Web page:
David Griffiths

PhD Candidate, 3D vision & machine learning

I am currently a 3rd year Ph.D candidate working on point cloud classification and detection. I am currently based in the Department of Computer Science at UCL, working under Dr. Jan Boehm and Prof. Tobias Ritschel. My research looks at developing deep learning models for understanding of 3D scenes. Specifically my Ph.D involves adressing the scarcity of manually labelled 3D data. My main academic interests include; computer vision, machine learning and photogrammetry, and in particular working at the intersection of these disiplines.

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Publications.

Curiosity-driven 3D Scene Structure from Single-image Self-supervision

David Griffiths, Jan Boehm, Tobias Ritschel

arXiv preprint, 2020

We present a novel method for fully self-supervised scene paramaterisation from a single image. We achieve this by employing analysis-by-synthesis using a differentiable renderer. We show that a simple L2 loss is not sufficient for such a task. Instead, we introduce a GAN-like critic to constrain the network to propose realistic outputs. By adding such a constraint we observe the L2 loss is now sufficient to solve a number of tasks on both synthetic and real data.

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Finding Your (3D) Center: 3D object detection using a learned loss

David Griffiths, Jan Boehm, Tobias Ritschel

European Conference on Computer Vision (ECCV) 2020

We present a novel approach to training for point cloud object detection. By employing two networks, we show how first a smaller local network can be trained with a fraction of the required training data. We then demonstrate how this first network can be used as a loss function to train a second full scene network without the need for labels.

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SynthCity: A large scale synthetic point cloud.

David Griffiths, Jan Boehm

arXiv preprint, 2019

SynthCity is a fully synthetic Mobile Laser Scanner (MLS) point cloud. We create SynthCity using the open-source blender and blensor packages. We show that synthetic MLS datasets can be easily generated with full semantic labels. Such data can therefore be used for training machine/deep learning models.

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A review on deep learning techniques for 3D sensed data classification

David Griffiths, Jan Boehm

Remote Sensing, 2019

We present a full state-of-the-art review on deep learning techniques for classifcation of point cloud data. The paper covers all recent research approaches from classical machine learning methods, RGB-D, voxel, multi-view to raw point cloud processing.

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Improving public data for building segmentation from Convolutional Neural Networks for fused airborne lidar and image data using active contours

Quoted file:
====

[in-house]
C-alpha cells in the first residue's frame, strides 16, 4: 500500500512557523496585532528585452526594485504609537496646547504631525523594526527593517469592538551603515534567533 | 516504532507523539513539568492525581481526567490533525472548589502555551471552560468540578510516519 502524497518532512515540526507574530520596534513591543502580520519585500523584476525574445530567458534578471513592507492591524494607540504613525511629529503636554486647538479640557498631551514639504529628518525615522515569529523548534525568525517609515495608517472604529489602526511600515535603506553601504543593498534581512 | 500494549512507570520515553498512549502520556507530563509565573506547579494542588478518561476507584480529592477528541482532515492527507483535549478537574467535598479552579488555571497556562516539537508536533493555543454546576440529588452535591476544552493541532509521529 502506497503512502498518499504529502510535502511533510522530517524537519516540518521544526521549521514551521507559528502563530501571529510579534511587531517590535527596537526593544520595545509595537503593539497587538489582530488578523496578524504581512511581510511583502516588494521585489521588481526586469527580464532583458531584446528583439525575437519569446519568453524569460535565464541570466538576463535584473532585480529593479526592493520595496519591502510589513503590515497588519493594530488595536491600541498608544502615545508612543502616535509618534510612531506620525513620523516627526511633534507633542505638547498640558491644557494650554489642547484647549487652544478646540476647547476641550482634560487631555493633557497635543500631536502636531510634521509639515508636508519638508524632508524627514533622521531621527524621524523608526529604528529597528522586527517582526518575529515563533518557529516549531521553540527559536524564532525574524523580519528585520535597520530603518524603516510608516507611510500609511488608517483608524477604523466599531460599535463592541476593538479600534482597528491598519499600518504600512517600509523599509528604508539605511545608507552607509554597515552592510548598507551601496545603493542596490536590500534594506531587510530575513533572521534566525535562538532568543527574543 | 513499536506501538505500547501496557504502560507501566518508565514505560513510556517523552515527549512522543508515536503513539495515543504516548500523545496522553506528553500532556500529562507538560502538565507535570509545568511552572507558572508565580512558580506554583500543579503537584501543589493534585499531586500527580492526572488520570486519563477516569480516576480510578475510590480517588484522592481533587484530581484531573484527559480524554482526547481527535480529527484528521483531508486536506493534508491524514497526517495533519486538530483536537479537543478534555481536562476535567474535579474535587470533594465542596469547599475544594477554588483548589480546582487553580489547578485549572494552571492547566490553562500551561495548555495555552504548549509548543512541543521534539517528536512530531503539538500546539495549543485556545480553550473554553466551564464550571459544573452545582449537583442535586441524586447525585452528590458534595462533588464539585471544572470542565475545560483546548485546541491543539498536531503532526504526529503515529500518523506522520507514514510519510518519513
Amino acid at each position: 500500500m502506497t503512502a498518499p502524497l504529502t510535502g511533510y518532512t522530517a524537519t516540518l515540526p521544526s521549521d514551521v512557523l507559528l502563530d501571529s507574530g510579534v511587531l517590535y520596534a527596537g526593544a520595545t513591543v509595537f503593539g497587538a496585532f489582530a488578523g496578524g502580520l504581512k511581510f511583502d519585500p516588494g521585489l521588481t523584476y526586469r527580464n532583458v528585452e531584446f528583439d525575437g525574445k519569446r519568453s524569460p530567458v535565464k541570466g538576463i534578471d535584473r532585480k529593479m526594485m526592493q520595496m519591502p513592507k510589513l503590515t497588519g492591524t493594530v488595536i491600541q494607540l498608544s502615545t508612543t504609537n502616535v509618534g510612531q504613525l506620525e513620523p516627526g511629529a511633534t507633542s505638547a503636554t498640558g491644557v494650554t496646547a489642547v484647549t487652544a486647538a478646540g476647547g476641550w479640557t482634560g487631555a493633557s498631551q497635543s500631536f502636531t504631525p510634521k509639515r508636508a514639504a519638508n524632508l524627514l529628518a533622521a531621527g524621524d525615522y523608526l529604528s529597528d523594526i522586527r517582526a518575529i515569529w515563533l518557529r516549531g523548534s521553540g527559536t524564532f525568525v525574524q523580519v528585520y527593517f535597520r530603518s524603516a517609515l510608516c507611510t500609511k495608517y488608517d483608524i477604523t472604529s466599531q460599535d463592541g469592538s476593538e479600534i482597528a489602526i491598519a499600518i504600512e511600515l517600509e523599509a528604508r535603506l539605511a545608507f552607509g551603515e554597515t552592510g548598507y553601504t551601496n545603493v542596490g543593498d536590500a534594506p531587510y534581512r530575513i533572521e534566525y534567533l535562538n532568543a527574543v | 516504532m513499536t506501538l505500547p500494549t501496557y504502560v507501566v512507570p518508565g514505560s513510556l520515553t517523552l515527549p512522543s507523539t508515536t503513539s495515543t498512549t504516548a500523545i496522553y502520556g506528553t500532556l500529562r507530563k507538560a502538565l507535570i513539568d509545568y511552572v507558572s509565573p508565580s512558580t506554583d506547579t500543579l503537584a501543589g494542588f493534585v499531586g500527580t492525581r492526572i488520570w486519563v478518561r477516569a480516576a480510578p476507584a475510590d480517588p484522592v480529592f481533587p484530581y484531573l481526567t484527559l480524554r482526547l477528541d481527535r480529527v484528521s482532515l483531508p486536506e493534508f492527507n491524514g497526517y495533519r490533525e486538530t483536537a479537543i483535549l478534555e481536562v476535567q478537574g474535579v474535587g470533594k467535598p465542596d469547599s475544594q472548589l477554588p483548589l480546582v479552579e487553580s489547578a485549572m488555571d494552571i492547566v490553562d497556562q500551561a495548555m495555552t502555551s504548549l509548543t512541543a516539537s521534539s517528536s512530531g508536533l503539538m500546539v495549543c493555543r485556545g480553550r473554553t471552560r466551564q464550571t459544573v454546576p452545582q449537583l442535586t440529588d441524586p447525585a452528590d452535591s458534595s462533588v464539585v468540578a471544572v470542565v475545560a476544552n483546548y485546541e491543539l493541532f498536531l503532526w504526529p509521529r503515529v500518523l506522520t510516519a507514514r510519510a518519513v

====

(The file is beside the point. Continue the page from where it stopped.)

David Griffiths, Jan Boehm

ISPRS Journal of Photogrammetry and Remote Sensing, 2019

Manually labelling buildings for segmentation is a time consuming task. We show that readily available GIS mapping data such as that from the Ordnance Survey (UK) can be used as training data. Further, we develop a novel pipeline which uses Active Contour models and fued image-lidar data to achieve state-of-the-art accuracy in aerial building segmentation.

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Weighted point cloud augmentation for neural network training data class-imbalance

David Griffiths, Jan Boehm

Int. Arch. Photogramm. Remote Sens. Spatial Inf. Sci, 2019

A key issue when training deep neural networks for outdoor point clouds is the inevitable large data imbalance. For example, a typical street scene will contain orders of magnitudes more ground points than street furniture. We develop a novel solution to apply a weighted augmentation to phyically decrease the class-imbalance.

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Comparison of pre-and self-calibrated camera calibration models for UAS-derived nadir imagery for a SfM application

David Griffiths, Helene Burningham

Progress in Physical Geography: Earth and Environment, 2019

Linear topologies can be challenging terrains for Structure-from-Motion pipelines. A key source of error is caused by intrinsic camera distortions. We demonstrate through effective camera pre-calibration, distortions can be significantly reduced in such applications. Ultimately increasing the accuracy of derived Digital Surface Models (DEMs).

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Rapid object detection systems, utilising deep learning and unmanned aerial systems (UAS) for civil engineering applications

David Griffiths, Jan Boehm

Int. Arch. Photogramm. Remote Sens. Spatial Inf. Sci, 2018

Linear topologies can be challenging terrains for Structure-from-Motion pipelines. A key source of error is caused by intrinsic camera distortions. We demonstrate through effective camera pre-calibration, distortions can be significantly reduced in such applications. Ultimately increasing the accuracy of derived Digital Surface Models (DEMs).

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Education.

  • 2017-Present

    Ph.D Candidate, 3D vision and machine learning, University College London

    I am currently persuing a Ph.D in 3D vision and machine learning. My primary reserarch aims at addressing data scarcity for 3D data classification and object detection. Primarily for deep learning applications.

  • 2016-2017

    MSc Remote Sensing, University College London

    Awarded an MSc in Remote Sensing with distinction. The course covered RGB and Multi-spectral image, lidar and radar data processing. My dissertation covered camera calibration for photogrammetric reconstructions in challenging topologies.

Contact.

david.griffiths.16@ucl.ac.uk
  • Dept. Computer Science,
  • 66-72 Gower Street,
  • University College London,
  • London,
  • WC1E 6EA